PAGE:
NORTH Sea-focused Rockrose Energy has seen its shares surge around 10 per cent after the company said the lives of two fields had been extended for five years as it hunts for acquisitions in the area.

Read more: RockRose hails exciting acquisition

Rockrose said the production lives of the Ross and Blake fields north east of Aberdeen are being extended from 2024 to at least 2029 in a development that will allow the firm to book around 4.2 million barrels oil equivalent (MMboe) additional reserves.

News of the extensions will be studied with interest in the North Sea oil and gas industry amid the official drive to maximise the economic recovery of the UK’s oil and gas resources.

RockRose has also made progress with plans to bring finds into development.

It said yesterday that plans for the development of the Tain field are progressing and are expected to be submitted to the regulator this year. As Tain lies close to Blake it may be possible to link it with production facilities for that field.

In October RockRose agreed with Shell to develop the Arran field 150 miles east of Aberdeen.

Read more: Shell provides fresh boost for North Sea oil and gas industry

The firm's plans highlight the role that independents such as RockRose are playing in helping to stimulate activity in the North Sea, following the deep downturn triggered by the crude price plunge from 2014.

Oil and gas firms slashed spending on North Sea projects amid the resulting pressure on cash. Majors retrenched in the area with some focusing on a narrower range of plum fields or shifting investment overseas.

Read more: One in three North Sea oil jobs 'lost' since 2015

RockRose’s executive chairman Andrew Austin said: “The extension of field life at Ross and Blake, supporting the Tain development, further grows the Group’s 2P (proved and probable) reserve base, demonstrating the impact of our continued investment in organic growth.”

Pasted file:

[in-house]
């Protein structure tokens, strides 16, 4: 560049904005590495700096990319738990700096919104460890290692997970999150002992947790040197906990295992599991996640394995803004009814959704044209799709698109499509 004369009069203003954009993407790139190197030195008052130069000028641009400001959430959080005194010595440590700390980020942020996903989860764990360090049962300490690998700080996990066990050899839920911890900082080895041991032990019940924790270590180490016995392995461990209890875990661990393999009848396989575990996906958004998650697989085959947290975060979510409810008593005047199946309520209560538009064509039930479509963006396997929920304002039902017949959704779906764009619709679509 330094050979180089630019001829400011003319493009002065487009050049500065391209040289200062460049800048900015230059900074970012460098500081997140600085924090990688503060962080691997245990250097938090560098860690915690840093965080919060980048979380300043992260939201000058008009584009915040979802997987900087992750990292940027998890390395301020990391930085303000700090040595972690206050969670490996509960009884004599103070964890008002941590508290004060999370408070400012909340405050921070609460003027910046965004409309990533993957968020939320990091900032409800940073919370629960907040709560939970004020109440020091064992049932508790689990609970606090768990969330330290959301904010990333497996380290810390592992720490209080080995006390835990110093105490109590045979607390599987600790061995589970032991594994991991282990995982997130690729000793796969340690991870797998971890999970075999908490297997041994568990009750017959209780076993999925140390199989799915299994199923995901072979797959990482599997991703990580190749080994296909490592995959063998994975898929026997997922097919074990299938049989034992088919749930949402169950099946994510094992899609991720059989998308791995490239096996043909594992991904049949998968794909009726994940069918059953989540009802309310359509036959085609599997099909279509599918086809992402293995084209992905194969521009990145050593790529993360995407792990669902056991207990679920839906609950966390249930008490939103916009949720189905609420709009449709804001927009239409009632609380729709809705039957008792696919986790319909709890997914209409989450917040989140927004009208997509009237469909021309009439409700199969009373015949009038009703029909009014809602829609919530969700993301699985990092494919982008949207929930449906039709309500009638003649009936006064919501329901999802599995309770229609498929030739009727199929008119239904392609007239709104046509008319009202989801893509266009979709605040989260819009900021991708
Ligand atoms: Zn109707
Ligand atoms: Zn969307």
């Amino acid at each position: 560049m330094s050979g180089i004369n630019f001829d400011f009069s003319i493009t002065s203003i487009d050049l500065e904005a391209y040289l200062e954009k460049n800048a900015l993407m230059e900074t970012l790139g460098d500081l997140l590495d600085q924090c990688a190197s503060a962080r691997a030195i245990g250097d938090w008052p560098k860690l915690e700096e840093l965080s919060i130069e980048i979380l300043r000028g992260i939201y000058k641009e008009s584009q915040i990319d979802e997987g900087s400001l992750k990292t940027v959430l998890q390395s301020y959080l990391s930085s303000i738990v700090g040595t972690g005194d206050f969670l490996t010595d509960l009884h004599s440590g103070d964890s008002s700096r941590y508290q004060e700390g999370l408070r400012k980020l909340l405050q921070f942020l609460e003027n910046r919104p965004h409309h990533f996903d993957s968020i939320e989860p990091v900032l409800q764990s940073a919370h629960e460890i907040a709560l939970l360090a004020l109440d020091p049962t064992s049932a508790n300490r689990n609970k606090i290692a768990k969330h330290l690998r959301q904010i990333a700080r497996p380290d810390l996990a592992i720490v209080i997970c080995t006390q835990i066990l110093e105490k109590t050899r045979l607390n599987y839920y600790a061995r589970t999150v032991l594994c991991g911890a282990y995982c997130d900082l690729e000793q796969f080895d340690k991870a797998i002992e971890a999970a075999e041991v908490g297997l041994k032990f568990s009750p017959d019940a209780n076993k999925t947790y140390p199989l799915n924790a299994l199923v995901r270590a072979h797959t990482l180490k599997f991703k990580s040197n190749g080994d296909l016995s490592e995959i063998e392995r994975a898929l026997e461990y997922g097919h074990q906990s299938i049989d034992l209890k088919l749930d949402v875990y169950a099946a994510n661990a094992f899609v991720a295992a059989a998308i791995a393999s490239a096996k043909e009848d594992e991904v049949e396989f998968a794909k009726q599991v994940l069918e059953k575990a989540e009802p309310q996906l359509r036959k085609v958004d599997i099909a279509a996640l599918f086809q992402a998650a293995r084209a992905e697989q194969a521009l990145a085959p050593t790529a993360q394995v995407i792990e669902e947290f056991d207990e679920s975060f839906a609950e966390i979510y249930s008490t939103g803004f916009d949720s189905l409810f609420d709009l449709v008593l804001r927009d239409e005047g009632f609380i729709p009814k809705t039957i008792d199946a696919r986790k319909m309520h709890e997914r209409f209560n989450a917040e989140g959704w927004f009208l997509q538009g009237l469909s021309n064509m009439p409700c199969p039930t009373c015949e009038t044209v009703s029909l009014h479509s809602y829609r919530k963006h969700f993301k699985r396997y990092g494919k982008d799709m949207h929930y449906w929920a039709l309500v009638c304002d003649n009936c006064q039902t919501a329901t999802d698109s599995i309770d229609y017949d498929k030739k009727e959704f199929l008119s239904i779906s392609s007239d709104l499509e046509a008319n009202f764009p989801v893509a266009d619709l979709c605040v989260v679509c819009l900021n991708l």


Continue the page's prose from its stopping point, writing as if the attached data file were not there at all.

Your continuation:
The progress at RockRose has provided vindication for Mr Austin’s decision to start the firm in 2015. He felt the downturn that followed the oil price slump created opportunities to build a substantial North Sea business quickly helped by acquisitions.

Executives running other independents, including Parkmead Group’s Tom Cross, have noted that assets have been put up for sale at attractive prices in recent years.

Read more: Tom Cross eyes North Sea deals as sellers 'get realistic' amid downturn

A former investment banker, Mr Austin has master-minded a number of acquisitions at RockRose that look to have been well-timed.

RockRose acquired interests in Ross and Blake and a range of other fields from Japan’s Idemitsu in 2017.

It acquired a 20.43% interest in Arran from Korean-owned Dana Petroleum for a nominal sum in August.

Mr Austin said: “We remain focussed on continuing to invest in our portfolio to extend field life where possible and to explore options for further value accretive acquisitions.”

RockRose said the Arran development is progressing to schedule with first gas planned for the first quarter of 2021, allowing it to book 8.6MMboe 2P reserves.

The company expects to be able to fund its share of the development cost from the cashflow generated from its North Sea production.

RockRose expects to produce an average of 10,000 to 12,000 barrels oil equivalent daily in the current year.

It had $120m cash at the start of the year and is debt free.

Arran is expected to produce 21,000 barrels of oil equivalent daily at peak.

The company had 35.9MMboe reserves at January 1, including some held in fields in the Dutch North Sea and onshore.

The group also holds around 15m barrels oil equivalent contingent 2C resources, whose commerciality has yet to be confirmed.

Shares in RockRose closed up 60p at 705p giving the firm a stock market capitalisation of around £90m.

In September RockRose said the options for extending the lives of Blake and Ross, which are operated by Repsol Sinopec, included prolonging the life of the existing floating production, storage and offloading vessel used on the fields or replacing it. It did not provide further details yesterday.